“When you think of Afghanistan, think of Germany. When you think of their women, think of the Jews,” keynote speaker Annette Zumba said to a packed room at the University Club on Saturday morning.

Santa Barbara acknowledged United Nations Day 2001, commemoration the creation of the U.N. on Oct. 24, 1945, with a fundraiser for the U.N. to benefit the Revolutionary Association of the Women of Afghanistan (RAWA), an international organization. Members of the Santa Barbara chapters of the U.N. and RAWA, as well as other guests, discussed on a panel the struggles of Afghan women, the Sept.11 attacks and the Middle East in general to an audience of about 100.

Zumba, the Santa Barbara community liaison for RAWA and an expert on the treatment of and aid to the Afghan women, was the keynote speaker.

“What September 11th has changed is that the University Club has an event with this topic. On September 10, we wouldn’t have been here discussing this topic,” Zumba said.

Zumba said RAWA membership has quadrupled since the terrorist attacks began. The organization, which began in Afghanistan in 1977 as a civil rights group, turned into an underground government resistance group and presently acts as a liberation organization.

Currently, RAWA aids Afghan women with medicines and provides underground teachers with 15 to 20 children or women in a classroom, Zumba said.

Zumba spoke about the conditions in Afghanistan from when the Taliban regime took over in 1996, which left women without jobs, education or freedom, and the children without fun or hope for a promising future. The Taliban uses violence to control women, children and men who are not part of the Taliban, Zumba said.

“Women cannot educate their children in cultural literacy because they are under house arrest. If they break Taliban law, they could have a limb amputated in the street, they could be stoned to death, or they could be executed in a public arena. Children have no toys and will be struck by men if they are found playing with a toy, even if it is homemade,” she said.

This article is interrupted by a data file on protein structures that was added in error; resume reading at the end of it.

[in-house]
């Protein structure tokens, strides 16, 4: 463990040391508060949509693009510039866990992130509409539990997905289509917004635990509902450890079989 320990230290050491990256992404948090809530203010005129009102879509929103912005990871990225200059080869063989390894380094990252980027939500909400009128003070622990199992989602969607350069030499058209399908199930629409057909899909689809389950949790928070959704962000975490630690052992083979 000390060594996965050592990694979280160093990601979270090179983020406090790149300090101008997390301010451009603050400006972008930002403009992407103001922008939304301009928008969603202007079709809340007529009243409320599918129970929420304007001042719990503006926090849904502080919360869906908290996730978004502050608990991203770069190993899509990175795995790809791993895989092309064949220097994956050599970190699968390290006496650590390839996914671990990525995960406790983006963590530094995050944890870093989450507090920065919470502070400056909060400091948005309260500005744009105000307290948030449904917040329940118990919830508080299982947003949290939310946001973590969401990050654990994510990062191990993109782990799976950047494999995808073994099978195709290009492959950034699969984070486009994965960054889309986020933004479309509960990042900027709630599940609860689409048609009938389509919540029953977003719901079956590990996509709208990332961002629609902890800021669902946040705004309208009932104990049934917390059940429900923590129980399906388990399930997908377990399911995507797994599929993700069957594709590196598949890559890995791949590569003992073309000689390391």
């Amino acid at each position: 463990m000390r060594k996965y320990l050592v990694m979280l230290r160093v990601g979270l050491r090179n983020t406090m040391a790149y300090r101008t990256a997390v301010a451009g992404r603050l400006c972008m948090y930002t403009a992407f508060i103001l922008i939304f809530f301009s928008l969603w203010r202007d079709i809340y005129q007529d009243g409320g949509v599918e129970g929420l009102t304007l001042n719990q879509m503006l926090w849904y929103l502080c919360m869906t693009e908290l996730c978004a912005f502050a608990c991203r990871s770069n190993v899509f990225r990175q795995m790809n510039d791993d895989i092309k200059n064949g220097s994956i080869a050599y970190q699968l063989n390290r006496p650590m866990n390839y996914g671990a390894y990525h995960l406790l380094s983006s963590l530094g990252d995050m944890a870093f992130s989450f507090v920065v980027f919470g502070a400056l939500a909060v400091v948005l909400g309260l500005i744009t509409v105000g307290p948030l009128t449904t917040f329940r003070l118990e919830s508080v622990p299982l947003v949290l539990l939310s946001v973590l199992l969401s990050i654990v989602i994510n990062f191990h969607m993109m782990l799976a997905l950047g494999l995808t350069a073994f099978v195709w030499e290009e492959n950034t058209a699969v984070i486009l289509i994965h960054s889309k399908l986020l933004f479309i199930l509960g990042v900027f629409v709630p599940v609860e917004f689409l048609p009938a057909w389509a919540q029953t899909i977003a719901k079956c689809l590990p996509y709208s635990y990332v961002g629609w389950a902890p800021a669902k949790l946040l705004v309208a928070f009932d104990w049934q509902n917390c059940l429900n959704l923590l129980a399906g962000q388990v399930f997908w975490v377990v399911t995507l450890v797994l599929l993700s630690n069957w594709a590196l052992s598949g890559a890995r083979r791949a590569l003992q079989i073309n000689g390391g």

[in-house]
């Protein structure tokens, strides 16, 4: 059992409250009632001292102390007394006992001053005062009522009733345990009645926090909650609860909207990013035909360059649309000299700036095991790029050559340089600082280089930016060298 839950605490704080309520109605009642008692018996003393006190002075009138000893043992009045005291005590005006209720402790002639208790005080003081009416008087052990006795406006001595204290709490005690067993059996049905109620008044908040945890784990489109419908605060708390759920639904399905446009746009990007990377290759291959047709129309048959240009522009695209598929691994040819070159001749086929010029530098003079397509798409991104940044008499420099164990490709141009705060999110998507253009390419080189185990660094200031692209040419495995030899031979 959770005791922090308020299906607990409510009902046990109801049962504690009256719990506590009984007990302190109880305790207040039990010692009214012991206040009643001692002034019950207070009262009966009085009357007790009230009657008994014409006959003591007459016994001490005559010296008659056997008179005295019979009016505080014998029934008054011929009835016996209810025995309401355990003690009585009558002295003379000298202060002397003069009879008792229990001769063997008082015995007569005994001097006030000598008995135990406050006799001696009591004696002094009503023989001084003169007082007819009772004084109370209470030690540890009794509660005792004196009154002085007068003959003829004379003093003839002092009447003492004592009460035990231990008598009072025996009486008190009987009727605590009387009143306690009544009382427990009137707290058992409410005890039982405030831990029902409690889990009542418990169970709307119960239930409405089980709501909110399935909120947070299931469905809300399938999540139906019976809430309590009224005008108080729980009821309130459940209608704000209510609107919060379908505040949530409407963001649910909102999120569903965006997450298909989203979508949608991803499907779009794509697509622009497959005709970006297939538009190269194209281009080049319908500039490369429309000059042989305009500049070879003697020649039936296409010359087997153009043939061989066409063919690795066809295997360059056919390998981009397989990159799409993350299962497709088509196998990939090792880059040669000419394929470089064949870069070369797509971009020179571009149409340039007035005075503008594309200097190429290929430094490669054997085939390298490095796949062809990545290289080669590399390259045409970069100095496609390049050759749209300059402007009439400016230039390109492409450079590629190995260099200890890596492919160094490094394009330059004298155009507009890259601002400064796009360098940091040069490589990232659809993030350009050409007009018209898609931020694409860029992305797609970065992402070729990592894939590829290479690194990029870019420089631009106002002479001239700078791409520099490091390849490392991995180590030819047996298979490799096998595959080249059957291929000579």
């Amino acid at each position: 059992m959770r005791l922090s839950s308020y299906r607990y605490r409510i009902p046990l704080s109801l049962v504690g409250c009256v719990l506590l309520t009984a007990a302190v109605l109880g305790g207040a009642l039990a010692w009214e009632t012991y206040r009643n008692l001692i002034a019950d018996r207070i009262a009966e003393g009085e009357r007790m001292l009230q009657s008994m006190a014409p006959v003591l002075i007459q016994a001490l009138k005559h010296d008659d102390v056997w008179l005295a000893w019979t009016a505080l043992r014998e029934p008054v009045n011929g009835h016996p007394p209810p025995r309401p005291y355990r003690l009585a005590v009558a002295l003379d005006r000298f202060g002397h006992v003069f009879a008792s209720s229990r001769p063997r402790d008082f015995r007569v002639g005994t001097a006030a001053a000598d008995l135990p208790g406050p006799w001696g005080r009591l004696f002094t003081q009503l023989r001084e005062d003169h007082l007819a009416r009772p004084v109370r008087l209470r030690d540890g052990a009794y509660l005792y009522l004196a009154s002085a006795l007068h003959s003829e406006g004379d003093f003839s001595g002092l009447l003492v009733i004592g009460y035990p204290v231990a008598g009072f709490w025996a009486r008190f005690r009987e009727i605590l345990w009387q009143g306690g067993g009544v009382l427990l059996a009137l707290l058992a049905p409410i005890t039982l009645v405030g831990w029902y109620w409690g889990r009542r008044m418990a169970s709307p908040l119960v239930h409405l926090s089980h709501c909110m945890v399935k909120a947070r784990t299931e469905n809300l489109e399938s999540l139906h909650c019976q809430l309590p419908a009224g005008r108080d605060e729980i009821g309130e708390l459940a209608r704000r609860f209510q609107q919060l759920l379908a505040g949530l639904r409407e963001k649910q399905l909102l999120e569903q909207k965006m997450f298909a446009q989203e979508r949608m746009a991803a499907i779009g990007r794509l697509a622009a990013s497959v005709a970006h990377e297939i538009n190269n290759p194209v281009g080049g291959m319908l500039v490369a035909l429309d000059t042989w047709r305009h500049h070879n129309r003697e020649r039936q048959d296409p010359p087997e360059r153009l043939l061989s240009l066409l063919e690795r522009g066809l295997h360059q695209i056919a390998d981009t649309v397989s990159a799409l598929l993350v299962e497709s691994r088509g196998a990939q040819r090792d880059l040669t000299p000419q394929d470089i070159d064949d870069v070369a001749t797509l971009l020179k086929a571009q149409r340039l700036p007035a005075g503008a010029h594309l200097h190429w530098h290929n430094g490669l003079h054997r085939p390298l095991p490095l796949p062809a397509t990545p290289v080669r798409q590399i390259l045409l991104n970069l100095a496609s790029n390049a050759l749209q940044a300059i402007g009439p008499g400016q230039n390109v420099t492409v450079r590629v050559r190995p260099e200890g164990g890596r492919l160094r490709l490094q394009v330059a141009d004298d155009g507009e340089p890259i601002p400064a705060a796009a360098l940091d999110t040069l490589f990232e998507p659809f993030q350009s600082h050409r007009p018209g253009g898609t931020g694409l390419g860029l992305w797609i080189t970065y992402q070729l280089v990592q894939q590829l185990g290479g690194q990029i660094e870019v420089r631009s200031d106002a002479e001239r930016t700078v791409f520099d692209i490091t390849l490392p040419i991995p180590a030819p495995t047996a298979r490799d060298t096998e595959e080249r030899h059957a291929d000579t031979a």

The burqa, a long veil worn by women that must cover their entire body, including their hands, is symbolic of the control the Taliban has over Afghan women, Zumba said. The burqa must be worn any time a woman leaves her house, which she cannot do without her husband.

“[The burqa] is uncomfortable. I feel like I dissapear, like I have no identity,” said RAWA member Rowena Collins, who wore a burqa to the event. “It is really hard to talk to people because they can’t even see my face.”

Zumba said a lack of literacy and awareness among the people in Afghanistan makes it hard to inform them about world politics.

“Eighty-five percent of the country men are subsidence farmers who probably didn’t here about September 11 until the first bomb dropped from the U.S. And they wonder why this is happening. There is virtually no TV, no radio, no newspaper, no postal service. The only information given to the people is when Osama bin Ladin disseminates information,” Zumba said. “But, as it is with any kind of regime where control is based on keeping people ignorant, their information is in the form of propaganda.”

Zumba said the Taliban operates from a “paranoid truth” – they believe someone is out to “get them.”

“Why do they hate us? Because they hate. Why did they strike the towers? Capitalism. Why did they strike the Pentagon? Power. They can’t understand why there is no secular power, but that is why we built this nation,” she said.

Frank Kelly, a former U.N. member and Associated Press journalist, said America should work toward peaceful relations with Afghanistan.

“Terrorists should be treated as people who have created a crime against humanity. The case should have been taken immediately to the U.N. and the terrorists should have been tried in an international trial,” Kelly said.